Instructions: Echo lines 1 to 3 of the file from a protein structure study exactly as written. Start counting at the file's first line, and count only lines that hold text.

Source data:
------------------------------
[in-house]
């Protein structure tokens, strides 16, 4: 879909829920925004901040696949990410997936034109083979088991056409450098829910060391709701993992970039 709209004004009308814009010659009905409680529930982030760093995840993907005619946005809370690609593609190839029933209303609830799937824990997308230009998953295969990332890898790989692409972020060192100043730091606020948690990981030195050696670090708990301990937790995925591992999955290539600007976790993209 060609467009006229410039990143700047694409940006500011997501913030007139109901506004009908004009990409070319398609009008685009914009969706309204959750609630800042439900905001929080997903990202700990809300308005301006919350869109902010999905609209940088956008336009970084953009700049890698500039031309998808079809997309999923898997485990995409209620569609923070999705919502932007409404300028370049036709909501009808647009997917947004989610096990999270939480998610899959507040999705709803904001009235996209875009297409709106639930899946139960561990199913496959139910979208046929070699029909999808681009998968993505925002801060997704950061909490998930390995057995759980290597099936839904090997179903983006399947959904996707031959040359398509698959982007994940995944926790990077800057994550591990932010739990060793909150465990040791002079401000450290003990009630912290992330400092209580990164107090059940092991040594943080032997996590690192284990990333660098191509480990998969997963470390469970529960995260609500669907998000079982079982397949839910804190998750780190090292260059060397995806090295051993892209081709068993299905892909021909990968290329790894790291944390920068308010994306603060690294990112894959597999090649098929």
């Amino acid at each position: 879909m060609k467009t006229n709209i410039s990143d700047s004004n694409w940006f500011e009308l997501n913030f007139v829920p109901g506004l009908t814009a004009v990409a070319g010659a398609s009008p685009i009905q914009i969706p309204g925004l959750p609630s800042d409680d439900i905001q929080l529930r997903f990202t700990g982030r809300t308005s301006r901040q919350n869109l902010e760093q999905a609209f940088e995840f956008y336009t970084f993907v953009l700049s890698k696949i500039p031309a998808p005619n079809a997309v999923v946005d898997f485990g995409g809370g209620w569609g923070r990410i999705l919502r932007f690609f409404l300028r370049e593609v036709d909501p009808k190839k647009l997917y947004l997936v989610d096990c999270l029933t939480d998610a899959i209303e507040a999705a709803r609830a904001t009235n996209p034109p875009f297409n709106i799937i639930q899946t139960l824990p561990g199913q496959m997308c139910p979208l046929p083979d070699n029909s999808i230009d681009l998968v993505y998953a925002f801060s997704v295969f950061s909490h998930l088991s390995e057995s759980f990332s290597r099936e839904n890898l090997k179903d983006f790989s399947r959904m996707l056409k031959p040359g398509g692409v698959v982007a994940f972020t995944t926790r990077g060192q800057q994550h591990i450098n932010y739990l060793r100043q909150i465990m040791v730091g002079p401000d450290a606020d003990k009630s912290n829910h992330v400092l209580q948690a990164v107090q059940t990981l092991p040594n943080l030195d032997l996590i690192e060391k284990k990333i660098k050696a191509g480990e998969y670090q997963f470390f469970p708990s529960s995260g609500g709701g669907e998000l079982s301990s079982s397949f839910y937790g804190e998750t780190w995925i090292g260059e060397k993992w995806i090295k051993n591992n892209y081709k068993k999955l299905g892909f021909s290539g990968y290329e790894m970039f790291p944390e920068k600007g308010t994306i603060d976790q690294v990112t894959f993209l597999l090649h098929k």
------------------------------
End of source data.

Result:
[in-house]
């Protein structure tokens, strides 16, 4: 879909829920925004901040696949990410997936034109083979088991056409450098829910060391709701993992970039 709209004004009308814009010659009905409680529930982030760093995840993907005619946005809370690609593609190839029933209303609830799937824990997308230009998953295969990332890898790989692409972020060192100043730091606020948690990981030195050696670090708990301990937790995925591992999955290539600007976790993209 060609467009006229410039990143700047694409940006500011997501913030007139109901506004009908004009990409070319398609009008685009914009969706309204959750609630800042439900905001929080997903990202700990809300308005301006919350869109902010999905609209940088956008336009970084953009700049890698500039031309998808079809997309999923898997485990995409209620569609923070999705919502932007409404300028370049036709909501009808647009997917947004989610096990999270939480998610899959507040999705709803904001009235996209875009297409709106639930899946139960561990199913496959139910979208046929070699029909999808681009998968993505925002801060997704950061909490998930390995057995759980290597099936839904090997179903983006399947959904996707031959040359398509698959982007994940995944926790990077800057994550591990932010739990060793909150465990040791002079401000450290003990009630912290992330400092209580990164107090059940092991040594943080032997996590690192284990990333660098191509480990998969997963470390469970529960995260609500669907998000079982079982397949839910804190998750780190090292260059060397995806090295051993892209081709068993299905892909021909990968290329790894790291944390920068308010994306603060690294990112894959597999090649098929």
């Amino acid at each position: 879909m060609k467009t006229n709209i410039s990143d700047s004004n694409w940006f500011e009308l997501n913030f007139v829920p109901g506004l009908t814009a004009v990409a070319g010659a398609s009008p685009i009905q914009i969706p309204g925004l959750p609630s800042d409680d439900i905001q929080l529930r997903f990202t700990g982030r809300t308005s301006r901040q919350n869109l902010e760093q999905a609209f940088e995840f956008y336009t970084f993907v953009l700049s890698k696949i500039p031309a998808p005619n079809a997309v999923v946005d898997f485990g995409g809370g209620w569609g923070r990410i999705l919502r932007f690609f409404l300028r370049e593609v036709d909501p009808k190839k647009l997917y947004l997936v989610d096990c999270l029933t939480d998610a899959i209303e507040a999705a709803r609830a904001t009235n996209p034109p875009f297409n709106i799937i639930q899946t139960l824990p561990g199913q496959m997308c139910p979208l046929p083979d070699n029909s999808i230009d681009l998968v993505y998953a925002f801060s997704v295969f950061s909490h998930l088991s390995e057995s759980f990332s290597r099936e839904n890898l090997k179903d983006f790989s399947r959904m996707l056409k031959p040359g398509g692409v698959v982007a994940f972020t995944t926790r990077g060192q800057q994550h591990i450098n932010y739990l060793r100043q909150i465990m040791v730091g002079p401000d450290a606020d003990k009630s912290n829910h992330v400092l209580q948690a990164v107090q059940t990981l092991p040594n943080l030195d032997l996590i690192e060391k284990k990333i660098k050696a191509g480990e998969y670090q997963f470390f469970p708990s529960s995260g609500g709701g669907e998000l079982s301990s079982s397949f839910y937790g804190e998750t780190w995925i090292g260059e060397k993992w995806i090295k051993n591992n892209y081709k068993k999955l299905g892909f021909s290539g990968y290329e790894m970039f790291p944390e920068k600007g308010t994306i603060d976790q690294v990112t894959f993209l597999l090649h098929k």